What Are the UN-Supported Principles of Responsible Investment (PRI) 

What Are the UN-Supported Principles of Responsible Investment (PRI) 

– By Shea Karssing

February 5, 2024

Incorporating ESG Into Investments Through PRI 

The Principles of Responsible Investment (PRI) are a range of principles created by investors for investors. These principles were convened by the UN Secretary General Kofi Annan – and they are separate to, but supported by, the organisation.  

They aim to create a more sustainable global financial system by incorporating environmental, social, and corporate governance (ESG) into investment. By uniformly weaving ESG into the fabric of global investment practices, positive environmental, social, and investment outcomes are generated. 

This links sustainability with strategy for businesses. Long-term investors impact stock performance over time. These investors need clarity on the business case for ESG – the risks, opportunities, and long-term implementation of ESG practices to companies and industries. Legacy reporting on ESG is often insufficient on this front. That is where the standardising effect of PRI principles and reporting stands to have the deepest social and environmental impact. It also provides clarity on risks and returns for investors. 

What is responsible investment? 

Responsible investment is the incorporation of ESG principles in investment decision-making. For some investors, this is done purely to gauge the impact of ESG factors on financial returns. For others, the social and environmental benefits are equally important concerns to a responsible investment approach. 

Why responsible investment is important 

Engagement on ESG issues with companies and businesses presents a range of potential benefits for investors. This includes robust regulatory outlook and performance, as well as risk mitigation. Additionally, empirical studies have confirmed the business case for ESG, confirming that companies with strong ESG policies tend to perform better financially.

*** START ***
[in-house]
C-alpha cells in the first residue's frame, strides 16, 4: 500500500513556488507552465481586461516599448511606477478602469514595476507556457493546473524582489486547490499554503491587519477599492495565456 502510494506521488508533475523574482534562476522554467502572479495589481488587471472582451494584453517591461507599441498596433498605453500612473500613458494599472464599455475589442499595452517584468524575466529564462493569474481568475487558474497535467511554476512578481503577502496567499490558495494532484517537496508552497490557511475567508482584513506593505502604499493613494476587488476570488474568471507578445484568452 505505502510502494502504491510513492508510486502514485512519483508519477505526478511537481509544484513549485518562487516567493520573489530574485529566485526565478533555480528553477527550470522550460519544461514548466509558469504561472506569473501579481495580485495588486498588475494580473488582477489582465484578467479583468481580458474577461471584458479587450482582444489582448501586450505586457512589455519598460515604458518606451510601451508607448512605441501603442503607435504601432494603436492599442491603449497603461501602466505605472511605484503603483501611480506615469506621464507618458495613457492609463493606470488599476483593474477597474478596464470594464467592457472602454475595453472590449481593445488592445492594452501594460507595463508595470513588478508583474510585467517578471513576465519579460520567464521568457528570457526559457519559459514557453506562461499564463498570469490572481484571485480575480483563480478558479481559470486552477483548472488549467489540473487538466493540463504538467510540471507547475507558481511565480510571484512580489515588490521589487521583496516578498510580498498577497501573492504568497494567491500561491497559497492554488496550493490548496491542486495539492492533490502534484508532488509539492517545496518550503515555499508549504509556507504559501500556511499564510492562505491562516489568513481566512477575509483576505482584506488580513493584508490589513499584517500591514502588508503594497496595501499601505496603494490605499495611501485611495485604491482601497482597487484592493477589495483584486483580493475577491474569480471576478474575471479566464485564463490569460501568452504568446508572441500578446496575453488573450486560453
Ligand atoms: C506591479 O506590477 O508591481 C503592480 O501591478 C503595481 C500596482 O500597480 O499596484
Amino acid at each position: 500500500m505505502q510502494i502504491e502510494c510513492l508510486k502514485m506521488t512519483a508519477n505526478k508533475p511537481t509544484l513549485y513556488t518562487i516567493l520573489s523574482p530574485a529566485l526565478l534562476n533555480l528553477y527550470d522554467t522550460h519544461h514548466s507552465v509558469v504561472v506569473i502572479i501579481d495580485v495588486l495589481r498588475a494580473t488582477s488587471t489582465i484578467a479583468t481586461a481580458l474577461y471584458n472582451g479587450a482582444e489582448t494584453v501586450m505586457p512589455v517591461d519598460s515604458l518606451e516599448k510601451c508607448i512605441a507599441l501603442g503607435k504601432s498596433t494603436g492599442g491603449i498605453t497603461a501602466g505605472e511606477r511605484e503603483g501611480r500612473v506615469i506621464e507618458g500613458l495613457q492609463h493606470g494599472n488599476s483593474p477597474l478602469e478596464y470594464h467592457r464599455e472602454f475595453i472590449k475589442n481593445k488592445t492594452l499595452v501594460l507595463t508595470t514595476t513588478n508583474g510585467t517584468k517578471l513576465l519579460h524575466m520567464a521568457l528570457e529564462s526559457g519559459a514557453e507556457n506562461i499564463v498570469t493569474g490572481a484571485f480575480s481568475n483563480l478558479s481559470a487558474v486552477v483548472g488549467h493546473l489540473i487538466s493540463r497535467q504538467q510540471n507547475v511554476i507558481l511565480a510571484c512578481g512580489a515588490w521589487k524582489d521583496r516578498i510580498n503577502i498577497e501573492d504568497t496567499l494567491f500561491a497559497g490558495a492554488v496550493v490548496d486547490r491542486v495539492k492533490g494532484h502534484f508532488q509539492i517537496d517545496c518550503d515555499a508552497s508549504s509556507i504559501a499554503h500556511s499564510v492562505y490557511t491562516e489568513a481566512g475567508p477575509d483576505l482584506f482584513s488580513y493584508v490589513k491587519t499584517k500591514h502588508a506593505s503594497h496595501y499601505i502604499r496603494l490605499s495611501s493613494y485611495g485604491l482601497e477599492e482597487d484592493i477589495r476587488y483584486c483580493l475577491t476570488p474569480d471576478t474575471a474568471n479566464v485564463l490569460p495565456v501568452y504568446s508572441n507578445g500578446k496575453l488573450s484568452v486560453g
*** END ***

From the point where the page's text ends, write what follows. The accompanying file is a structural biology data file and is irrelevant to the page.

ESG and responsible investment are also the subject of growing regulatory focus. Growing global mandatory ESG reporting and voluntary frameworks are a sign of the times. This makes ESG a fundamental consideration for investment portfolios – and it is likely that this will continue into the future.  

In a similar vein, ESG has become an issue of public concern. These principles are the subject of growing importance to customers and suppliers. It has become expected that investors will consider ESG and sustainability impacts and incorporate the values and aims of the Sustainable Development Goals into investment practices.  

ESG impacts the financial return on investments – and this requires them to be considered in the performance of fiduciary duty in investment practices.  

What is the PRI in ESG? 

The PRI was launched by Kofi Annan in 2006 to strengthen ESG among the world’s investors. At the end of the first quarter of 2023, there were 5 381 signatories to the PRI. These are participants who made voluntary disclosures and adhere to six PRI principles that guide more sustainable returns and responsible social and environmental practices within global investing. ESG considerations are central to risk and return and the PRI contributes to standardising and enhancing transparency around these issues. 

What are the requirements for PRI? 

Asset owners and investment managers need to meet certain minimum requirements when reporting to the PRI. This includes a responsible investment policy for ESG issues for 50% of assets under management, oversight requirements, and implementation of the responsible investment policy through the collection of data, engagement with stakeholders, and the development of ESG strategies.